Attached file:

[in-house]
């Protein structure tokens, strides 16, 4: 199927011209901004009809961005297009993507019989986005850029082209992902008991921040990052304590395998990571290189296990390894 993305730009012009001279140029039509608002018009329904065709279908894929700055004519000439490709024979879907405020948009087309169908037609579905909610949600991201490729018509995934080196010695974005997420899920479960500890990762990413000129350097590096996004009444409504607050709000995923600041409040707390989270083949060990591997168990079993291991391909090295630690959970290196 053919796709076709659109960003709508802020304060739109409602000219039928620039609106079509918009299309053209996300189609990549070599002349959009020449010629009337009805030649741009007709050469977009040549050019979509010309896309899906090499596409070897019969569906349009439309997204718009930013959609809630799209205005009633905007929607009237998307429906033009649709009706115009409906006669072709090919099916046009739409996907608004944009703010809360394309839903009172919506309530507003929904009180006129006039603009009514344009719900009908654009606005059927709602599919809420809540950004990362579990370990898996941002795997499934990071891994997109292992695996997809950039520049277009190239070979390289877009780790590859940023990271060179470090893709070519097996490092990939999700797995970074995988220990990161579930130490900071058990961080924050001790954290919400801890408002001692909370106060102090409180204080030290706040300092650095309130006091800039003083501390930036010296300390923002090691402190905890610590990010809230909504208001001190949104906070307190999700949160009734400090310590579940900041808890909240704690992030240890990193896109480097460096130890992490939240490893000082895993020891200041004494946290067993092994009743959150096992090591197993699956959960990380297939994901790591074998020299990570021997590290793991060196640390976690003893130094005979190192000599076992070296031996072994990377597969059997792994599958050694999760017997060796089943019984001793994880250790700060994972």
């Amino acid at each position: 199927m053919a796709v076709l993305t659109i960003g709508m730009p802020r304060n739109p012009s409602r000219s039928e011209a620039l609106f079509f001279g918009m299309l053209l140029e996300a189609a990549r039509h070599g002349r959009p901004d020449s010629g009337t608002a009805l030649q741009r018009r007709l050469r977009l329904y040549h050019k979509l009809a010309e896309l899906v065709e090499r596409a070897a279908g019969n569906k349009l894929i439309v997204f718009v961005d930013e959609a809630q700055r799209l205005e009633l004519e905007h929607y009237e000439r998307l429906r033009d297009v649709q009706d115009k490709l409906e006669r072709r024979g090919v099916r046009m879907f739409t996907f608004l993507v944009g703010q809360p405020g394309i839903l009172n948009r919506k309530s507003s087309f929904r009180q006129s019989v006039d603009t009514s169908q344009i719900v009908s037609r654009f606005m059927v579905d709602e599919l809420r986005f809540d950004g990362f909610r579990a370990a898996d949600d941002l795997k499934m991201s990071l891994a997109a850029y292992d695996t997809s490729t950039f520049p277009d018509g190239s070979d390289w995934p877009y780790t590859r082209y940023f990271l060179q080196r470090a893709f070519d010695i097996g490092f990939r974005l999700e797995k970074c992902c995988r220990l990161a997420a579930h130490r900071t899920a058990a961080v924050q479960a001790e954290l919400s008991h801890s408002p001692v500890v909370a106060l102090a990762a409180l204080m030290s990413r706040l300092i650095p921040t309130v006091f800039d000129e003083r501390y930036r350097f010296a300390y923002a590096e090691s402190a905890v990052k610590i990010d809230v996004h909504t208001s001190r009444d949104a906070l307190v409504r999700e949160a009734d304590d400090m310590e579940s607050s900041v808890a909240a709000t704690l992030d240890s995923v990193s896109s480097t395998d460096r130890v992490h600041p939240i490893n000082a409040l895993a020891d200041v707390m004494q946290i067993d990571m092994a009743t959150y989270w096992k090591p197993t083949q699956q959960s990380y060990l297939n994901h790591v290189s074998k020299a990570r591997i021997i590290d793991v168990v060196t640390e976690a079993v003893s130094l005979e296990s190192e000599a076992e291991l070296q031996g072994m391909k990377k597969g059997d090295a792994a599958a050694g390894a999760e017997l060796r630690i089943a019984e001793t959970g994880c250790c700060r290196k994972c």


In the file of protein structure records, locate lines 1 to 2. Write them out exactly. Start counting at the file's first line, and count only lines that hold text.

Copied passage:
[in-house]
């Protein structure tokens, strides 16, 4: 199927011209901004009809961005297009993507019989986005850029082209992902008991921040990052304590395998990571290189296990390894 993305730009012009001279140029039509608002018009329904065709279908894929700055004519000439490709024979879907405020948009087309169908037609579905909610949600991201490729018509995934080196010695974005997420899920479960500890990762990413000129350097590096996004009444409504607050709000995923600041409040707390989270083949060990591997168990079993291991391909090295630690959970290196 053919796709076709659109960003709508802020304060739109409602000219039928620039609106079509918009299309053209996300189609990549070599002349959009020449010629009337009805030649741009007709050469977009040549050019979509010309896309899906090499596409070897019969569906349009439309997204718009930013959609809630799209205005009633905007929607009237998307429906033009649709009706115009409906006669072709090919099916046009739409996907608004944009703010809360394309839903009172919506309530507003929904009180006129006039603009009514344009719900009908654009606005059927709602599919809420809540950004990362579990370990898996941002795997499934990071891994997109292992695996997809950039520049277009190239070979390289877009780790590859940023990271060179470090893709070519097996490092990939999700797995970074995988220990990161579930130490900071058990961080924050001790954290919400801890408002001692909370106060102090409180204080030290706040300092650095309130006091800039003083501390930036010296300390923002090691402190905890610590990010809230909504208001001190949104906070307190999700949160009734400090310590579940900041808890909240704690992030240890990193896109480097460096130890992490939240490893000082895993020891200041004494946290067993092994009743959150096992090591197993699956959960990380297939994901790591074998020299990570021997590290793991060196640390976690003893130094005979190192000599076992070296031996072994990377597969059997792994599958050694999760017997060796089943019984001793994880250790700060994972």